The role of sleep dysfunction in the occurrence of delusions and hallucinations: A systematic review

Sarah Reeve, Bryony Sheaves, Daniel Freeman

Research output: Contribution to journalArticlepeer-review

161 Citations (Scopus)
4 Downloads (Pure)


Background: Sleep dysfunction is extremely common in patients with schizophrenia. Recent research indicates that sleep dysfunction may contribute to psychotic experiences such as delusions and hallucinations.

Objectives: The review aims to evaluate the evidence for a relationship between sleep dysfunction and individual psychotic experiences, make links between the theoretical understanding of each, and highlight areas for future research.

Method: A systematic search was conducted to identify studies investigating sleep and psychotic experiences across clinical and non-clinical populations.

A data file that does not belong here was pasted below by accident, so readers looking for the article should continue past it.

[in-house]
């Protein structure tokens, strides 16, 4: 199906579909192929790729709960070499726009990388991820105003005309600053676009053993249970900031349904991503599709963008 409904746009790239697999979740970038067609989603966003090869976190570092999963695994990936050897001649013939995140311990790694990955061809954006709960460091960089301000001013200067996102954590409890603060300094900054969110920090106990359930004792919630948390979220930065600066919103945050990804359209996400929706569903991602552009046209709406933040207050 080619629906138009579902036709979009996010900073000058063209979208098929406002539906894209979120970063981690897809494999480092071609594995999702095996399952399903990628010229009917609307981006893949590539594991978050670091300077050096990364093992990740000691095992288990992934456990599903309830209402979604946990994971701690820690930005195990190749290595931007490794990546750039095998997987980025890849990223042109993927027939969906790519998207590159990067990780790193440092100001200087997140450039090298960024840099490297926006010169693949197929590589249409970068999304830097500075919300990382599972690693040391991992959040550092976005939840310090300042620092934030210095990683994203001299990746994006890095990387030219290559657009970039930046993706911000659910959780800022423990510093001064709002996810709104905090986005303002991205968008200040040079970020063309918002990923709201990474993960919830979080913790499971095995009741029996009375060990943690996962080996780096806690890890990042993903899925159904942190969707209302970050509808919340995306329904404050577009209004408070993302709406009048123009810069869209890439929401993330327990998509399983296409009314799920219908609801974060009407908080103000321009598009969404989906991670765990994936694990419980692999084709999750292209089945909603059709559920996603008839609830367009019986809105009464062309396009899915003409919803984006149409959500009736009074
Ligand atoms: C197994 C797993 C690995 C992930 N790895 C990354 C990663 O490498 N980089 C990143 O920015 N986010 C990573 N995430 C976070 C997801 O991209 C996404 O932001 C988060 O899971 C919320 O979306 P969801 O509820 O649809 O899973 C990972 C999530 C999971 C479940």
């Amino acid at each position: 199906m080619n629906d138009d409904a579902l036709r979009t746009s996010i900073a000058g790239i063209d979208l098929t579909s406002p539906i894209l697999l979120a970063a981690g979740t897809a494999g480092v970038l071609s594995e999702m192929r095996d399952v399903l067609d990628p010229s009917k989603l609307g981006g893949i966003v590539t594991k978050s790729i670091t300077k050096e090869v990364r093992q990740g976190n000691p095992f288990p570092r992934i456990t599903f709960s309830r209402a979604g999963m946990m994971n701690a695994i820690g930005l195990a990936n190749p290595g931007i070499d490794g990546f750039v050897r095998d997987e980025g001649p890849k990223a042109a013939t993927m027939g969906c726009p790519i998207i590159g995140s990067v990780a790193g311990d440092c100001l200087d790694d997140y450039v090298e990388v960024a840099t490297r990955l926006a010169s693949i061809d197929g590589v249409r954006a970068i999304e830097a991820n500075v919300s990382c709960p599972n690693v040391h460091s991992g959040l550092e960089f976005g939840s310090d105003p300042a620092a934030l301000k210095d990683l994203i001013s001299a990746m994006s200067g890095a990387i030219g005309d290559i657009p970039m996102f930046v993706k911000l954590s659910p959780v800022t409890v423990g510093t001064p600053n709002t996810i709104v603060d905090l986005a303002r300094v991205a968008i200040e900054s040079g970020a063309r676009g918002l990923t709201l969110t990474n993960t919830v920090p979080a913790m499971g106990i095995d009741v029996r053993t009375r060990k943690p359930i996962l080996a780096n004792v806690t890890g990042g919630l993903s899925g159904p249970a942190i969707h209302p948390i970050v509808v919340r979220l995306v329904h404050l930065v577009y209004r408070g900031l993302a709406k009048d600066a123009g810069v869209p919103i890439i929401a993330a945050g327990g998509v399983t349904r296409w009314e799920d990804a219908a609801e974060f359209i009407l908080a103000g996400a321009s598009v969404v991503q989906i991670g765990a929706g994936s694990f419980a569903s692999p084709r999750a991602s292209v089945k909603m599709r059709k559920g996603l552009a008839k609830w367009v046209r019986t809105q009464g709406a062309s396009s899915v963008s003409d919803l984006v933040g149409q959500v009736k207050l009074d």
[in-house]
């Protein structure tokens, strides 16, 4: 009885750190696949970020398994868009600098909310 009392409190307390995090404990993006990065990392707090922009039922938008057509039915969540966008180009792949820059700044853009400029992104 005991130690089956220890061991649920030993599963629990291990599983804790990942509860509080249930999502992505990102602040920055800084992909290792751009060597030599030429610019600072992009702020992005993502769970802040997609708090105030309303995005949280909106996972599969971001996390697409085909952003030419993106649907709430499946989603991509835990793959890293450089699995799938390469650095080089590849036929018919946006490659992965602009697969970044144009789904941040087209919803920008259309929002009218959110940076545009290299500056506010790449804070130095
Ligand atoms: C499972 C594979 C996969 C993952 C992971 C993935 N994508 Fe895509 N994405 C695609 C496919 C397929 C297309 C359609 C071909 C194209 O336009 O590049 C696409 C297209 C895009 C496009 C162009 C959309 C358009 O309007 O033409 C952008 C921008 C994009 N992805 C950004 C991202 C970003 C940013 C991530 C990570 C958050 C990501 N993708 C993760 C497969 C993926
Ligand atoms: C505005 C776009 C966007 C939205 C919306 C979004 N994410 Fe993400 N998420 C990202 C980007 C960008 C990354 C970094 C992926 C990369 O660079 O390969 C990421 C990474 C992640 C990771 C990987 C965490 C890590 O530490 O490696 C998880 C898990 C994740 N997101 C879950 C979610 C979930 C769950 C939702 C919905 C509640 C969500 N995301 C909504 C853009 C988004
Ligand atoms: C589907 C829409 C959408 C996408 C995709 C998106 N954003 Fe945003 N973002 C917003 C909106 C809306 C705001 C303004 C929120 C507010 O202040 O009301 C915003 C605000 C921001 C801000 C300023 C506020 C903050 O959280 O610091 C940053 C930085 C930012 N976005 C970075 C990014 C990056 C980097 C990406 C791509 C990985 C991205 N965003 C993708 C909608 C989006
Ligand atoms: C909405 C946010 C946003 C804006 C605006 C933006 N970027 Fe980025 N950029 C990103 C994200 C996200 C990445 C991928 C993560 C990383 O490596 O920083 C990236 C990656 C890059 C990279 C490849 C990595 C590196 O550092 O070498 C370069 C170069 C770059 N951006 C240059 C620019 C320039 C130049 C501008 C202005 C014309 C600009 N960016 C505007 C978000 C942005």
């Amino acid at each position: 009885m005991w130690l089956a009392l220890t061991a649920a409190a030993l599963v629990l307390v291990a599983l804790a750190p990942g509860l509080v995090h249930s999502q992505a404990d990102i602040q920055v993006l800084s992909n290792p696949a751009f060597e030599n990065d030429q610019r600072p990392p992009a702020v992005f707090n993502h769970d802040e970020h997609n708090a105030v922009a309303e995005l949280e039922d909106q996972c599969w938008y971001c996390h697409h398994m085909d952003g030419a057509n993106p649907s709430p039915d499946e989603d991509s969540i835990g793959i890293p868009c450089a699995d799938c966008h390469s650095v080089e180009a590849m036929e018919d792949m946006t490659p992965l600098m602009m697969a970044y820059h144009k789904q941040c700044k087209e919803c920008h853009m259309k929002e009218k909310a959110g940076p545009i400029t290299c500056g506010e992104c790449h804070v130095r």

Results: 66 papers were identified. This literature robustly supports the co-occurrence of sleep dysfunction and psychotic experiences, particularly insomnia with paranoia. Sleep dysfunction predicting subsequent psychotic experiences receives support from epidemiological surveys, research on the transition to psychosis, and relapse studies. There is also evidence that reducing sleep elicits psychotic experiences in non-clinical individuals, and that improving sleep in individuals with psychosis may lessen psychotic experiences. Anxiety and depression consistently arise as (partial) mediators of the sleep and psychosis relationship.

Conclusion: Studies are needed that: determine the types of sleep dysfunction linked to individual psychotic experiences; establish a causal connection between sleep and psychotic experiences; and assess treatments for sleep dysfunction in patients with non-affective psychotic disorders such as schizophrenia.
Original languageEnglish
Pages (from-to)96-115
JournalClinical Psychology Review
Early online date9 Sep 2015
Publication statusPublished - Dec 2015

Cite this